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Outdoor Alliance comments on the Wilderness and Roadless Release Act

2011-07-26 / Tom Flynn

In a letter to the House Subcommittee on National Parks, Forests and Public Lands, Outdoor Alliance expressed concerns with H.R. 1581, the Wilderness and Roadless Release Act and the impact it would have on the future of backcountry landscapes highly valued for the recreational opportunities they provide. 

The bill, which is before Congress this week, would return land management to a binary approach that fails to recognize the importance of “middle ground” lands to the recreation community, to the environment, and to local economies. The proposed legislation would have land managed under just the Wilderness Act of 1964 or the Multiple-Use-Sustained-Yield Act of 1960. In so doing, it would remove protection from important non-wilderness backcountry areas, including Roadless areas, BLM Wilderness Study Areas and BLM Wild Lands. Over 60 million acres of Federal land could be affected.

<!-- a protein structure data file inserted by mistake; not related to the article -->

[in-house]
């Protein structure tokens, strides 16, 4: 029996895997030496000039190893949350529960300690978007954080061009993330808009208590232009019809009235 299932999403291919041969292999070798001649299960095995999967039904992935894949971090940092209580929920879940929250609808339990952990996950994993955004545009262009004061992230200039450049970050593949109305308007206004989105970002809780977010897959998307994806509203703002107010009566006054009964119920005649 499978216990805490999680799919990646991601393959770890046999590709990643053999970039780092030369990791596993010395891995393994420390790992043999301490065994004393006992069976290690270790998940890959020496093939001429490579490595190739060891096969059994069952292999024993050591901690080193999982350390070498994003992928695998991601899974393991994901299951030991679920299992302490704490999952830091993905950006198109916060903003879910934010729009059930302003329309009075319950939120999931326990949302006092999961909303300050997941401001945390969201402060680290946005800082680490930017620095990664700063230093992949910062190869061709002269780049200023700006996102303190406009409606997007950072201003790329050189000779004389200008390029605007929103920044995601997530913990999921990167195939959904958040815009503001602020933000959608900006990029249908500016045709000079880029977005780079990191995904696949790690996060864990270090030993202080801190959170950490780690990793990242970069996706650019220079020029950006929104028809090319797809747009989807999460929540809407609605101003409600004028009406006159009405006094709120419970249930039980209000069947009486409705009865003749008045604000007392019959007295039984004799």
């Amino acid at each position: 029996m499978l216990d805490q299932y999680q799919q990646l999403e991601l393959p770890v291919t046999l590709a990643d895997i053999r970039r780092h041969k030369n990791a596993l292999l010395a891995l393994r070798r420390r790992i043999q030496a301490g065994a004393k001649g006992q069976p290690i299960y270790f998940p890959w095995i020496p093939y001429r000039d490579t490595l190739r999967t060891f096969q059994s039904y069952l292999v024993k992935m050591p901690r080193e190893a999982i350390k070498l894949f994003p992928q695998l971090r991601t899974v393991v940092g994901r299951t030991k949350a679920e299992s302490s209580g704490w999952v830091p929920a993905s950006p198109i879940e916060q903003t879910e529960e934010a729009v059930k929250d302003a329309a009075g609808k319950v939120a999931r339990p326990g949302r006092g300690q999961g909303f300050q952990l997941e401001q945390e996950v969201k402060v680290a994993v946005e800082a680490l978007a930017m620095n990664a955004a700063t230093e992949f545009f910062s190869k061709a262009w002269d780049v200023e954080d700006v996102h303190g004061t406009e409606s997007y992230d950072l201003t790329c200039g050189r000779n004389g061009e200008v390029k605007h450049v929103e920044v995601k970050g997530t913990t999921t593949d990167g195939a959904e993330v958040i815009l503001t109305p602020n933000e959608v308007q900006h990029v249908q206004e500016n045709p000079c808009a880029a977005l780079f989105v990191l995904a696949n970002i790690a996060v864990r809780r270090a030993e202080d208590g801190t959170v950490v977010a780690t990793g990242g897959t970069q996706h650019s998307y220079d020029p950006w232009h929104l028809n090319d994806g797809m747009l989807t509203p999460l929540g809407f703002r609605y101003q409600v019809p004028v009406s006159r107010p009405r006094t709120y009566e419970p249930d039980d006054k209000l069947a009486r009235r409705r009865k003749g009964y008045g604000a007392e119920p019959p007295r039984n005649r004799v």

All human powered recreation users know the importance of Roadless areas, in particular, to our favorite activities. Whether climbing in the Bitterroots, hiking the PCT, riding in North Dakota, paddling in the Sierras, or backcountry skiing throughout the West, Roadless areas provide some of the nation’s best recreation opportunities. These areas deserve protection.

Outdoor Alliance challenges the binary approach of H.R. 1581 that either protects lands as Wilderness or opens them for development. This approach fails to recognize the value of nationally-consistent management policies that solidify the middle ground, preserve continued use of backcountry landscapes and embrace the values that define the experiences we enjoy.

Please read the entire letter here.

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